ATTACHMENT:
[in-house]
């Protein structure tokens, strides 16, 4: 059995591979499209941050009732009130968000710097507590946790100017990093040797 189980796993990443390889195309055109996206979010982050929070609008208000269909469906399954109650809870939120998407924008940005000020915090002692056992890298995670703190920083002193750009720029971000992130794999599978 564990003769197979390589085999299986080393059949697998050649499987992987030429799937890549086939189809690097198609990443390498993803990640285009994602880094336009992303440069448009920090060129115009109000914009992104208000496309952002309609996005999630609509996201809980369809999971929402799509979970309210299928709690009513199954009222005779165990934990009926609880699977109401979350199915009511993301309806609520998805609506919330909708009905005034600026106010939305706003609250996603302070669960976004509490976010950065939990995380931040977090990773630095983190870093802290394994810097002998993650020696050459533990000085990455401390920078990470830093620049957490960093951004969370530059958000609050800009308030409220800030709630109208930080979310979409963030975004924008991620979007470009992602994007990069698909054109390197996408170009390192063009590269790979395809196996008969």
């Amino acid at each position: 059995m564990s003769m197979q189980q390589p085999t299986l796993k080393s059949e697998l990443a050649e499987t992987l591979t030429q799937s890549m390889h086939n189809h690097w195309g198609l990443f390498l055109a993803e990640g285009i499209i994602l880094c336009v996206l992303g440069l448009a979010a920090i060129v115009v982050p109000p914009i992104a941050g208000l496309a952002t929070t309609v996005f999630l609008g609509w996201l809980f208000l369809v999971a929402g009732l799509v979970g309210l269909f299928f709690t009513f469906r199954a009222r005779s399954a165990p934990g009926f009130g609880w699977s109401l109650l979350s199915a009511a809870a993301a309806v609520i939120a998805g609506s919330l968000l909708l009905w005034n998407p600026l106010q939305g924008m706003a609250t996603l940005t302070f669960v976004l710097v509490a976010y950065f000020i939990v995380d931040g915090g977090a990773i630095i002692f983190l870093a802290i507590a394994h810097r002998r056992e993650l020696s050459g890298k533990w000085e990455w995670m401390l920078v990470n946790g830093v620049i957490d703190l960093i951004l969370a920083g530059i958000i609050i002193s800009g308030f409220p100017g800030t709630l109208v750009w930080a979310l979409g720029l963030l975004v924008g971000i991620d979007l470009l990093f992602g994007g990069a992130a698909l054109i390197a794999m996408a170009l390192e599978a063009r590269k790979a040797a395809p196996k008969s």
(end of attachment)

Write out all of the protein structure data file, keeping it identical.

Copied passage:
[in-house]
């Protein structure tokens, strides 16, 4: 059995591979499209941050009732009130968000710097507590946790100017990093040797 189980796993990443390889195309055109996206979010982050929070609008208000269909469906399954109650809870939120998407924008940005000020915090002692056992890298995670703190920083002193750009720029971000992130794999599978 564990003769197979390589085999299986080393059949697998050649499987992987030429799937890549086939189809690097198609990443390498993803990640285009994602880094336009992303440069448009920090060129115009109000914009992104208000496309952002309609996005999630609509996201809980369809999971929402799509979970309210299928709690009513199954009222005779165990934990009926609880699977109401979350199915009511993301309806609520998805609506919330909708009905005034600026106010939305706003609250996603302070669960976004509490976010950065939990995380931040977090990773630095983190870093802290394994810097002998993650020696050459533990000085990455401390920078990470830093620049957490960093951004969370530059958000609050800009308030409220800030709630109208930080979310979409963030975004924008991620979007470009992602994007990069698909054109390197996408170009390192063009590269790979395809196996008969």
């Amino acid at each position: 059995m564990s003769m197979q189980q390589p085999t299986l796993k080393s059949e697998l990443a050649e499987t992987l591979t030429q799937s890549m390889h086939n189809h690097w195309g198609l990443f390498l055109a993803e990640g285009i499209i994602l880094c336009v996206l992303g440069l448009a979010a920090i060129v115009v982050p109000p914009i992104a941050g208000l496309a952002t929070t309609v996005f999630l609008g609509w996201l809980f208000l369809v999971a929402g009732l799509v979970g309210l269909f299928f709690t009513f469906r199954a009222r005779s399954a165990p934990g009926f009130g609880w699977s109401l109650l979350s199915a009511a809870a993301a309806v609520i939120a998805g609506s919330l968000l909708l009905w005034n998407p600026l106010q939305g924008m706003a609250t996603l940005t302070f669960v976004l710097v509490a976010y950065f000020i939990v995380d931040g915090g977090a990773i630095i002692f983190l870093a802290i507590a394994h810097r002998r056992e993650l020696s050459g890298k533990w000085e990455w995670m401390l920078v990470n946790g830093v620049i957490d703190l960093i951004l969370a920083g530059i958000i609050i002193s800009g308030f409220p100017g800030t709630l109208v750009w930080a979310l979409g720029l963030l975004v924008g971000i991620d979007l470009l990093f992602g994007g990069a992130a698909l054109i390197a794999m996408a170009l390192e599978a063009r590269k790979a040797a395809p196996k008969s």